As David Kuo, a former high-ranking official in the White House Office of Faith-Based and Community Initiatives, faulted President Bush last week for not pushing the centerpiece of his "compassionate conservative" agenda, I was taken back to a hot summer day in Indianapolis nearly five years ago -- the day then-candidate Bush delivered the first policy speech of his first presidential campaign.
Rather than talk about tax cuts or increased defense spending or some other favorite conservative topic, the president chose to kick off his campaign by talking about bringing comfort and assistance to the poor, the downtrodden, those in need of a helping hand. It was stark repudiation to the Republican rhetoric of the Gingrich era and it helped the campaign define Bush as "a new kind of Republican."
But Bush was not repudiating conservative policies, merely defining new ways to talk about conservative principles. His faith-based initiative was a way to talk about downsizing the welfare state, encouraging the private sector to help people help themselves and using government as a catalyst for an end, rather than an end itself. It was, the campaign believed, a perfect way to appeal both to mainstream conservatives and to evangelicals as well as religious black and Hispanic voters.
I also recall the candidate's tortured efforts to handle issues related to gay rights. As Texas governor, Bush had never shown much heart for wading into hot-button social issues. It wasn't that he didn't have convictions, he just preferred to focus on issues such as tax cuts and the economy.
What do these two issues have to do with each other? People on both sides of the ideological fence accuse the president of using both issues for purely political purposes.
In a column on Beliefnet.com, Kuo, a conservative who is well-respected in the religious community, last week said the "snoring indifference" of the White House to the faith-based office has not been enough to overcome "knee-jerk" Democratic opposition. As a result, Bush has not fulfilled his promise to provide faith-based programs with $8 billion – one-tenth of the supplemental budget for the wars in Iraq and Afghanistan last year alone.
In other words, even as Bush used the faith-based initiative to define himself and energize religious voters, he's given little more than lip service to the policy.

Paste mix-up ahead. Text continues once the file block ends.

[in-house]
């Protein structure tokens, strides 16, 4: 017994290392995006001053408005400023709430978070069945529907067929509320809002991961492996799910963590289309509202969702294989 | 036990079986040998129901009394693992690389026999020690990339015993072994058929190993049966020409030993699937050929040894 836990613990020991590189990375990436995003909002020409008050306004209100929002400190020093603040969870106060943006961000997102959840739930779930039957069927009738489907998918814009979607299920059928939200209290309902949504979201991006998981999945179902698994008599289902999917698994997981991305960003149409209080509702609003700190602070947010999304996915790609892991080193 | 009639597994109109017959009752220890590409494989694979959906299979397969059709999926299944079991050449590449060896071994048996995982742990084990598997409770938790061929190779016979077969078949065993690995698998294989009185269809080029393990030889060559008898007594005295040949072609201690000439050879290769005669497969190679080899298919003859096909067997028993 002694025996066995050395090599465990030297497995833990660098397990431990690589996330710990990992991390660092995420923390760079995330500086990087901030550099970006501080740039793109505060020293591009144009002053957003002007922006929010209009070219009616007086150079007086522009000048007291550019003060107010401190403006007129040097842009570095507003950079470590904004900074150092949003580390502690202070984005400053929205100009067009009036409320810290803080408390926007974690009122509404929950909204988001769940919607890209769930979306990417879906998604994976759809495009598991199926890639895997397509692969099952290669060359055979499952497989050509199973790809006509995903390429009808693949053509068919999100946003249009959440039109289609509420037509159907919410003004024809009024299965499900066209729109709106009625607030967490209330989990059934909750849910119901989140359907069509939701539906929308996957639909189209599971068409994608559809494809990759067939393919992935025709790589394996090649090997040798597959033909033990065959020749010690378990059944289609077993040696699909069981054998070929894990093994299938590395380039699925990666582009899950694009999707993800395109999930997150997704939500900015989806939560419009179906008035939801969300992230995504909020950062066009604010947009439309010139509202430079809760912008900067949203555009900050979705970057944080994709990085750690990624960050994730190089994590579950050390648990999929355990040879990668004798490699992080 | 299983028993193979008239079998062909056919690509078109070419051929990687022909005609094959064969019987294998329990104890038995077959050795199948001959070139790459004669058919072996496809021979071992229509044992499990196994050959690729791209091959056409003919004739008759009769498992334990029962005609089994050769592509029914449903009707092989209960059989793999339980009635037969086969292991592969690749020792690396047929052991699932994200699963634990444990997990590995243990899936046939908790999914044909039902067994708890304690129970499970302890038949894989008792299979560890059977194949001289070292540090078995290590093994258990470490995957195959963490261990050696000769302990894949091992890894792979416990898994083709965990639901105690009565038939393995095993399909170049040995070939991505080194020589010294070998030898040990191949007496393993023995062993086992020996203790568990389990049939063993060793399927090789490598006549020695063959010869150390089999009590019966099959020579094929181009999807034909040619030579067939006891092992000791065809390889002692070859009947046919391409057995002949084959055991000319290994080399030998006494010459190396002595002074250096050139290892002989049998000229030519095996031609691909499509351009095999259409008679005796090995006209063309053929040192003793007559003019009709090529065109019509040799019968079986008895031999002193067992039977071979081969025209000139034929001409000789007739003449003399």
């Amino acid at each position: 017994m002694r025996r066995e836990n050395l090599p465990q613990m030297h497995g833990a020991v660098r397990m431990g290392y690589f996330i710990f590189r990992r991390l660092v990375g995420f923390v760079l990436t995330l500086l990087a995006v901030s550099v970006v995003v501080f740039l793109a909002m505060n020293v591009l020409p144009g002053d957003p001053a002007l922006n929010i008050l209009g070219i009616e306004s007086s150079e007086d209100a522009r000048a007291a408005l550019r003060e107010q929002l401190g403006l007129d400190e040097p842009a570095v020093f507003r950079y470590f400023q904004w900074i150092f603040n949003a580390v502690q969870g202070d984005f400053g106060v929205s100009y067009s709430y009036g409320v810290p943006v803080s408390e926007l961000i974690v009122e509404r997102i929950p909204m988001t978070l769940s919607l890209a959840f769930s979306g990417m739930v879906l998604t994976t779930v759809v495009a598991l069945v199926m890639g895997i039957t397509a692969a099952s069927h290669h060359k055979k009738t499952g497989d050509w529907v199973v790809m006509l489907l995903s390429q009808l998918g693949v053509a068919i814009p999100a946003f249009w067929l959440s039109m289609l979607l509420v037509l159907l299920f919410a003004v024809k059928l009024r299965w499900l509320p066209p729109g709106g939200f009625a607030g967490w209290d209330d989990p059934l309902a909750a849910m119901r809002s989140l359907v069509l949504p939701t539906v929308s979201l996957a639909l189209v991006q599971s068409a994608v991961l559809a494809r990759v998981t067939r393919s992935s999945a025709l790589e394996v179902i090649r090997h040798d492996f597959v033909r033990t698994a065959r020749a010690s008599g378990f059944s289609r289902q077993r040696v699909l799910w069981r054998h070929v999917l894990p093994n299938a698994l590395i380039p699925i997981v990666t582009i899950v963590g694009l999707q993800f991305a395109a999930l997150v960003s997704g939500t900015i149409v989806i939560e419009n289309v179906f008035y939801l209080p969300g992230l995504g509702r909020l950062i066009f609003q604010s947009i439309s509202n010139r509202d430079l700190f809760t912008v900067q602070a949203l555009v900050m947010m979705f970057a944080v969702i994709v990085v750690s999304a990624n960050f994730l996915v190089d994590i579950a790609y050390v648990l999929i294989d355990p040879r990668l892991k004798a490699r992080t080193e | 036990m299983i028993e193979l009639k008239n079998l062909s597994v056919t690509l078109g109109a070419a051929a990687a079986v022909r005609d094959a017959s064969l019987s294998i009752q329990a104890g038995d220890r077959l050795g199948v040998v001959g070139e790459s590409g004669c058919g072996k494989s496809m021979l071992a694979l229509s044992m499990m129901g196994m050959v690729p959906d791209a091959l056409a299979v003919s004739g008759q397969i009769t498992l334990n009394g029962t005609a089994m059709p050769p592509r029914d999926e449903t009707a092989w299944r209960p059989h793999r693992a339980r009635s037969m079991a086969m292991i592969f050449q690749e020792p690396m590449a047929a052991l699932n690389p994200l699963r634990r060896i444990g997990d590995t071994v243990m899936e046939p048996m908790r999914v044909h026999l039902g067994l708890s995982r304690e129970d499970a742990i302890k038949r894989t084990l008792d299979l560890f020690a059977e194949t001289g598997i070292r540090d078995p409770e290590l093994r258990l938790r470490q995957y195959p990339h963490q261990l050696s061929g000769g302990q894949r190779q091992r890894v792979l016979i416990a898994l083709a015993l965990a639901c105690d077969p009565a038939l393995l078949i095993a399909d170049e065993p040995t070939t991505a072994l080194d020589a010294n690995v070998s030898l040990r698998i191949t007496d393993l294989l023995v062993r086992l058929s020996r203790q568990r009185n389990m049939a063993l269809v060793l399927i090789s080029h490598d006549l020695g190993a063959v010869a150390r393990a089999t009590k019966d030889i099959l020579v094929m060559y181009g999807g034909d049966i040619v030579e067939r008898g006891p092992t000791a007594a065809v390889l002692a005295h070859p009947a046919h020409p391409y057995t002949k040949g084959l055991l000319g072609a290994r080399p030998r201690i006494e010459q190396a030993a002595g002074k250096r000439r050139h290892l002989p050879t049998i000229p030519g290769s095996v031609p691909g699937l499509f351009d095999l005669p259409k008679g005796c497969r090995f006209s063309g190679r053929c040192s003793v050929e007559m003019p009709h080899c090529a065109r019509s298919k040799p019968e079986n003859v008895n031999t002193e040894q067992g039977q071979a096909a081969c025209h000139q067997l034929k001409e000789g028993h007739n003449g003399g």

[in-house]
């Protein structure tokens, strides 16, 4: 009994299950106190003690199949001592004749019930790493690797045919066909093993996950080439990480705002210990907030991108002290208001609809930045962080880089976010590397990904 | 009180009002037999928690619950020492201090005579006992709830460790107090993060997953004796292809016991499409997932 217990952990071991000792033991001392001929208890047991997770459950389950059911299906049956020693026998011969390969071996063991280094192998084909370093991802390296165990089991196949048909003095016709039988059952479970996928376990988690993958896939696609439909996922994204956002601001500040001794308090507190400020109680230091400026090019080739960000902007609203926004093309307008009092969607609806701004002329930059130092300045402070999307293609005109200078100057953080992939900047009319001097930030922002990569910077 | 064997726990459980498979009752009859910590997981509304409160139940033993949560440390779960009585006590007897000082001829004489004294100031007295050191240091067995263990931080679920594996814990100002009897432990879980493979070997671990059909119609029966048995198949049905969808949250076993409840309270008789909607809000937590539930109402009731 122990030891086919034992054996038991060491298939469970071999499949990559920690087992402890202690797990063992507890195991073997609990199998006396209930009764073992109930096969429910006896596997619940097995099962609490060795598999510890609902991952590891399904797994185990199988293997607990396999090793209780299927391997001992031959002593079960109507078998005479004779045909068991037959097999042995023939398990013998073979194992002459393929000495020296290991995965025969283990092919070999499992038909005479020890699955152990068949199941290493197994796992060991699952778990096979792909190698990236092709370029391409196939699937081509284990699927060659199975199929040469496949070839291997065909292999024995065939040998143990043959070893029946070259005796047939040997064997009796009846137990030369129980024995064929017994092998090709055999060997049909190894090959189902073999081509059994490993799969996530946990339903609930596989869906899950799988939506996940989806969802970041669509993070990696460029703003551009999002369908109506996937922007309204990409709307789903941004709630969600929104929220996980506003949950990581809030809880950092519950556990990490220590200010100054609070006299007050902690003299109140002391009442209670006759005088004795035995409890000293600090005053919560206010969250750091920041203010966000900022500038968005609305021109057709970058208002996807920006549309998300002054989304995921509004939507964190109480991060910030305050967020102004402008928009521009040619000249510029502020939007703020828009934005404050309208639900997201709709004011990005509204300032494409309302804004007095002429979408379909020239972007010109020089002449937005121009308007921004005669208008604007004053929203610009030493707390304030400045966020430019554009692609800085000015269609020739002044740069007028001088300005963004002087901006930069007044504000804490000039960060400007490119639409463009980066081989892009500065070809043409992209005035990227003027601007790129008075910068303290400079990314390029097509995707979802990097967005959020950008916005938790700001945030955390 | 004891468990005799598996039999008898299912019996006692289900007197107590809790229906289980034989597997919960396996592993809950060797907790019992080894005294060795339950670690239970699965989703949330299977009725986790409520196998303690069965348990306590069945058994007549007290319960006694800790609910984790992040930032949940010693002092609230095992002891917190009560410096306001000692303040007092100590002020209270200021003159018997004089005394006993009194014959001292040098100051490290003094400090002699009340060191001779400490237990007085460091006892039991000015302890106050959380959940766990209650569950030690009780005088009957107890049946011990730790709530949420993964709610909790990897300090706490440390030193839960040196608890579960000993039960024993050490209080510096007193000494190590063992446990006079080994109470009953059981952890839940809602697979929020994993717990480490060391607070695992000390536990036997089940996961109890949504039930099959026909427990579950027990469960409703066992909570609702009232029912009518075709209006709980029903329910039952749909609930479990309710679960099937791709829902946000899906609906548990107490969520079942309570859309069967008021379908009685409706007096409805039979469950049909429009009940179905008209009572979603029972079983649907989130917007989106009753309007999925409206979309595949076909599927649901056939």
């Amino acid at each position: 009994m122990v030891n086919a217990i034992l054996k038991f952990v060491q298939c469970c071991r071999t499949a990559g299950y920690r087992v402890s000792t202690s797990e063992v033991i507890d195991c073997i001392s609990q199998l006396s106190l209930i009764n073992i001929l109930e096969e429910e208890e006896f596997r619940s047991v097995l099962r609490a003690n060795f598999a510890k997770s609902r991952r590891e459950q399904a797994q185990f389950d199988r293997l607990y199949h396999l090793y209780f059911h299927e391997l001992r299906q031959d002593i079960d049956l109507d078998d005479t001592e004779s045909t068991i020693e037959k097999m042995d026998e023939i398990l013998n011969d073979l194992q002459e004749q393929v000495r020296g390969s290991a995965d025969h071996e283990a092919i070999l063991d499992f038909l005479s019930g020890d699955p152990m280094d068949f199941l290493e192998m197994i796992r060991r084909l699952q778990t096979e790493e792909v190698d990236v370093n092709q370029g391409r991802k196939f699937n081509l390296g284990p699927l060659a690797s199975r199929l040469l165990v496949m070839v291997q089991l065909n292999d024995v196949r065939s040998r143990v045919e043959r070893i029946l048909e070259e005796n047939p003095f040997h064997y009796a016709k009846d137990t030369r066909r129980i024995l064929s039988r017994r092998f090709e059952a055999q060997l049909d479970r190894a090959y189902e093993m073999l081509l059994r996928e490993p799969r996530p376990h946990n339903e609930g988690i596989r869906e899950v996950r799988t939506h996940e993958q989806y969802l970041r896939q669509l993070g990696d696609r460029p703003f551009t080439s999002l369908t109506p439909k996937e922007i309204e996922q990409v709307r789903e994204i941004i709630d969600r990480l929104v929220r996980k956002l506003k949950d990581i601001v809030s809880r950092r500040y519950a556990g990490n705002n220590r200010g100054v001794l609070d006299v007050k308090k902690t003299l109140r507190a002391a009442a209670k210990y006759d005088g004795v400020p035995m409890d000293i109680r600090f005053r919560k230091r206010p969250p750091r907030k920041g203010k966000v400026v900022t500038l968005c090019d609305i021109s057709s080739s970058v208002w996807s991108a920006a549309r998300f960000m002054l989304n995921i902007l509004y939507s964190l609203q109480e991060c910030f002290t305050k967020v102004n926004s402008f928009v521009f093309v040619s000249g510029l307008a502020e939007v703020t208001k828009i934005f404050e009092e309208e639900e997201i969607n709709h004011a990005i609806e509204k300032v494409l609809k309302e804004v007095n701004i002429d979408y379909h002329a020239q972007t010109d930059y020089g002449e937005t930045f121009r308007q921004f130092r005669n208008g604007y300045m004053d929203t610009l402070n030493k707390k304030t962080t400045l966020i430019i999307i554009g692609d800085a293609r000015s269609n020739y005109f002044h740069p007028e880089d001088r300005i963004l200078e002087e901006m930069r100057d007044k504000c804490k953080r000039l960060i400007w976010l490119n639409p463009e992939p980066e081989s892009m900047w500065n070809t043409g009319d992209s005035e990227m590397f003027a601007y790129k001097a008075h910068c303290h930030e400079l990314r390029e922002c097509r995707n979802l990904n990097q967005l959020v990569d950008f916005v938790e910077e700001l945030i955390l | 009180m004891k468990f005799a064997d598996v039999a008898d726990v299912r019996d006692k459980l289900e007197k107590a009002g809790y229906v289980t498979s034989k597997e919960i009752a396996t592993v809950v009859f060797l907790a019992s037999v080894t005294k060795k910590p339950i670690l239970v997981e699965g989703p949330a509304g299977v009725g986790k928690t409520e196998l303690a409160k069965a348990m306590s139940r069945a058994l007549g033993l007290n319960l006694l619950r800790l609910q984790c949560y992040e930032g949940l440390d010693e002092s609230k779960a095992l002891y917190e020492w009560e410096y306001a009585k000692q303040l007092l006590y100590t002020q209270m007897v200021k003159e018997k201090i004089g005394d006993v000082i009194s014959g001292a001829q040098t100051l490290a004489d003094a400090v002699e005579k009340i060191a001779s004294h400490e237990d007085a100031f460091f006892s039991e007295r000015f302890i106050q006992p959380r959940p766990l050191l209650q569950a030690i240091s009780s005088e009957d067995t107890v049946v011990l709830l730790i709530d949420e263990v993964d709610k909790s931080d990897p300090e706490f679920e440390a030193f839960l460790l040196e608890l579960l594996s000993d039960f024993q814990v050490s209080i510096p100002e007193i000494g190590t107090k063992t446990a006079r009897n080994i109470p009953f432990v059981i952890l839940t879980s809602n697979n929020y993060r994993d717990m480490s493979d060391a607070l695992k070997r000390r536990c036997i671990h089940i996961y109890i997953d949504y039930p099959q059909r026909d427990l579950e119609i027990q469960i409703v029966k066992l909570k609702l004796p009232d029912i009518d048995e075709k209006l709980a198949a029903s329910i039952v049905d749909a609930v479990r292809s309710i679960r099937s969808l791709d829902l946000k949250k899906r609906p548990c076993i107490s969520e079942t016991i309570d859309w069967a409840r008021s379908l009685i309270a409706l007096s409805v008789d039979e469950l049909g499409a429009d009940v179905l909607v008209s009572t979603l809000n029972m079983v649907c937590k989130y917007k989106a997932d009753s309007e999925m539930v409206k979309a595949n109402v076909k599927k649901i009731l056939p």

There are similarities between this and the gay marriage issue. In an interview with The Post in January, President Bush made it clear that this was not exactly his top priority. Social conservatives were also dismayed to learn last month that when Senate leaders drew up a list of 10 priorities, a constitutional ban for gay marriage wasn't among them. Senate Majority Leader Bill Frist (R-Tenn.) said on Fox News recently that Senate leaders might not push the amendment this year, but perhaps next.
Maggie Gallagher, the syndicated columnist who had a $21,500 contract with the Department of Health and Human Services to promote a pro-marriage initiative, said that while Congress may not be ready to support such an amendment in any case, she wasn't completely against the idea of using the amendment as a wedge issue during next year's midterm elections.
"There might be some point to voting in 2006 directly before an election again and that can be revisited," she said. "I think it's important to have a vote to get people on the record."
Those who supported gay marriage went overwhelmingly for Kerry. Bush had a slight edge among those who supported civil unions, and an overwhelming edge among those who opposed any legal recognition. With the more moderate voters splitting their votes, Bush needed the most conservative voters to come out in big numbers to assure his reelection, those on the left argue.
"This has always been about politics, and that's always been clear," Steve Fisher, a spokesman for the Human Rights Campaign, said of the gay marriage amendment. "It's an effort to draw out the extremist base and exploit their education and understanding of what gay families face."
But even some social conservatives have pondered whether the president's support for their issues is as solid as he made it seem last year.
"The president needs to shore up any doubts that some may have about his commitment to this issue by using the bully pulpit of the presidency . . . to make it clear that he's not only committed to it, but it's a high priority," said Richard Land, president of the Southern Baptist Ethics & Religious Liberty Commission, in an interview with the Baptist Press, a news service published by the Southern Baptist Convention. "This is extremely important because without the president's strong support it will not be possible to get the required two-thirds vote in both the house and the senate."
But there is not unanimity of opinion among the religious right on this subject. I talked to the Rev. Lou Sheldon, who runs the Traditional Values Coalition, which advocates vociferously against gay marriage and civil unions, and he gives Bush a pass.
"That's a blessing for us. . . . We're not ready for a vote," Sheldon said. "We don't need to take a chance. We've only got 48 votes [in the Senate] and we need 67. . . . I do look for folks like us and other pro-family groups to be pushing it at the grassroots."
The White House has insisted that both the faith-based initiative and the gay marriage amendment continue to be top priorities.
Jan LaRue, of the socially conservative Concerned Women for America, said of course she'd like to see the president do more on these two issues, but she "doesn't doubt his conservative heart."
Nor should she. But hearts don't produce results. It'll be interesting to see if the president uses the political capital he gained through reelection to forcefully push through the policies he's championed -- this year, when there are no election speeches to be made.